mixing and granulation with

______________________________________polyvinylpyrrolidone 25              2.0        mgsodium lauryl sulphate              0.8        mg______________________________________

in aqueous solution by means of customary granulation processes after drying,

______________________________________magnesium stearate             0.2        mg______________________________________

is admixed and the mixture is pressed to cores in a tablet press: weight: 42 mg, size: 5 mm

Granules for the coat:

______________________________________micronized nitrendipine                32.0      mgtype L hydroxypropylcellulose                77.0      mgtype M hydroxypropylcellulose                77.0      mglactose              92.5      mg______________________________________

are mixed and granulated (if desired a part of the hydroxypropylcellulose can be removed for processing in the granulation liquid)

______________________________________admixing of magnesium stearate                 1.5      mg______________________________________

Press Coated tablets are prepared with the aid of a press coater. Total weight: 322.0 mg; size: 9 mm

Example 15

A. Core:

50 g Nifedipine (mean particle size 5 μm) are mixed with 170 g lactose and 173,5 g corn starch. This mixture is granulated with an aqueous paste of 5 g corn starch. After drying and sieving 1,5 g magnesium stearate, 50 g plasdone XL and 50 g Avicel are added. The granules are compressed to tablets with a size of 5 mm and a weight of 50 mg.

B. granules for the coat

1101 g hydroxypropylcellulose type L, 755 g hydroxypropylcellulose type M, 341 g lactose and 16 g of colloidal silica are mixed. This mixture is granulated using an aqueous suspension of 250 g nifedipine and 20 g HPC type L. The granules are dried and sieved and mixed with 17 g of magnesium stearate. Press coated tablets having a weight of 300 mg and a diameter of 9 mm are pressed from these granules and the cores.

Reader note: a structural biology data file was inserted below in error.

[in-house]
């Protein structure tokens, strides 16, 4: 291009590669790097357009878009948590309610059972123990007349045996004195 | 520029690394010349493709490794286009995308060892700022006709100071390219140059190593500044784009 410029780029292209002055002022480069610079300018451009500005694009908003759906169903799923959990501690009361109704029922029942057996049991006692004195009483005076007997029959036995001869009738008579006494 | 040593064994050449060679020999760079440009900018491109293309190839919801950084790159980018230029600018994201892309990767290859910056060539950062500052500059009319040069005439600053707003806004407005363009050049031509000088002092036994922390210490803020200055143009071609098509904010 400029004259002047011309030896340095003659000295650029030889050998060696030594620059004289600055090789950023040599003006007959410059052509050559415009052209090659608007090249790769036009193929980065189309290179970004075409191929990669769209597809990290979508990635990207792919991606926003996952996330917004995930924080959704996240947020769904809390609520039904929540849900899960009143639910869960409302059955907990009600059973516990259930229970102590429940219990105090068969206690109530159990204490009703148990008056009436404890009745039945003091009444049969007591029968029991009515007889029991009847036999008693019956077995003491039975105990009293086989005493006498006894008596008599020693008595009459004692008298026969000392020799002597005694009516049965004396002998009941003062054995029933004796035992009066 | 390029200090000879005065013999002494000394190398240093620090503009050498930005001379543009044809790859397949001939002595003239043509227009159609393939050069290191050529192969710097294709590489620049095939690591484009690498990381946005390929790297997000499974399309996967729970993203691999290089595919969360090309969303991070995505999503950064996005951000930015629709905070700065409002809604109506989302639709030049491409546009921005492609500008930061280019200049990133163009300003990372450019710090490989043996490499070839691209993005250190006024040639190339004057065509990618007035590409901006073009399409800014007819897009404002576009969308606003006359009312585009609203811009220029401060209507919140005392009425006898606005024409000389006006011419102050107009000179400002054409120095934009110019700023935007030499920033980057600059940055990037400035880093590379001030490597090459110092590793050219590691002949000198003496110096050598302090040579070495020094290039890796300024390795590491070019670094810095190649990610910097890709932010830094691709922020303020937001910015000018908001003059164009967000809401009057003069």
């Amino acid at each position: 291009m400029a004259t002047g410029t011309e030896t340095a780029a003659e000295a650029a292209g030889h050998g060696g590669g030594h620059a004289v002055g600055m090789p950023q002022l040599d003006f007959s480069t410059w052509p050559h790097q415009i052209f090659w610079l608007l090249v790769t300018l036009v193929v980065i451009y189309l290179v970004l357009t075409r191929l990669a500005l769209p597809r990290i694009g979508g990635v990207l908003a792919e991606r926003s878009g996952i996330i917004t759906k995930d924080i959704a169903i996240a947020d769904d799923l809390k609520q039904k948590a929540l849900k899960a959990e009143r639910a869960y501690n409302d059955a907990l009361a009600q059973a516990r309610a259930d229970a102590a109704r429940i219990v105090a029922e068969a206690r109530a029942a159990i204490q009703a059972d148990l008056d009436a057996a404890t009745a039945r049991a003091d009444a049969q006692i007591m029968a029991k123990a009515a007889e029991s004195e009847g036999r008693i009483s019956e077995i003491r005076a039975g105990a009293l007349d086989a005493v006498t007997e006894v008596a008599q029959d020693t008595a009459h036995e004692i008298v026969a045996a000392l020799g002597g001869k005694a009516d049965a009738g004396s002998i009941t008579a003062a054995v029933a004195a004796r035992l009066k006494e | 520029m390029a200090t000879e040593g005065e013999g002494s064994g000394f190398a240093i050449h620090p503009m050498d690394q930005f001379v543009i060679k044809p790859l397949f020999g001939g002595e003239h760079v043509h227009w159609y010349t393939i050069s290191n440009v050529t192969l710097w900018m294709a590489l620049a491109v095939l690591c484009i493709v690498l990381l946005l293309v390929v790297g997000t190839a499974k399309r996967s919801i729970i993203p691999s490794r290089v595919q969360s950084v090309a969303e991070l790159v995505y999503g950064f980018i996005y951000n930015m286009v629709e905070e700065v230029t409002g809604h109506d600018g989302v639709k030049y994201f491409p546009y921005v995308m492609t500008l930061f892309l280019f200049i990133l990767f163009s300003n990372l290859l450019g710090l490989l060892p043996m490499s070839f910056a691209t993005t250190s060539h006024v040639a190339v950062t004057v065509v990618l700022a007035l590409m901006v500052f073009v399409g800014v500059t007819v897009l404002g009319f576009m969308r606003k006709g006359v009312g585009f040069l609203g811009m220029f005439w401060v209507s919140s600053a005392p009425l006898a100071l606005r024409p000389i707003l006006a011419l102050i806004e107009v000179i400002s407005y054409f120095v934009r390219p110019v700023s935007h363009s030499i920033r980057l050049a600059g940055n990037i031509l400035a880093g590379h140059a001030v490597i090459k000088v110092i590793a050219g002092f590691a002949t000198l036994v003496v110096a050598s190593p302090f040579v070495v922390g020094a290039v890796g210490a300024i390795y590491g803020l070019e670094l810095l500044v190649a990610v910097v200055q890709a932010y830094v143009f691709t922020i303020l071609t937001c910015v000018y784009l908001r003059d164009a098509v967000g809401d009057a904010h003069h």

C. Coating

The tablets are then coated with an aqueous suspension of hydroxypropylmethylcellulose, polyethylene glycol, titanium dioxide and iron oxide red in order to give light protection.

Example 16

A. Core

100 g nifedipine (mean particle size 5 μm) are mixed with 160 g lactose, 148,8 corn starch. This mixture is granulated with an aqueous paste of 5 g corn starch. After drying and sieving 1,3 g magnesium stearate, 50 g plasdone XL and 34,9 g Avicel are added. The granules are compressed to tablets with a size of 5 mm and a weight of 50 mg.

B. granules for the coat

1010 g hydroxypropylcellulose type L, 628 g hydroxypropylcellulose type M, 289 g lactose and 16 g of colloidal silica are mixed. This mixture is granulated using an aqueous suspension of 500 g nifedipine and 40 g HPC type L. The granules are dried and sieved and mixed with 17 g of magnesium stearate. Press coated tablets having a weight of 300 mg and a diameter of 9 mm are pressed from these granules and the cores.

C. Coating

The tablets are then coated with an aqueous suspension of hydroxypropylmethylcellulose, polyethylene glycol, titanium dioxide and iron oxide red in order to give light protection.

Example 17

A. Core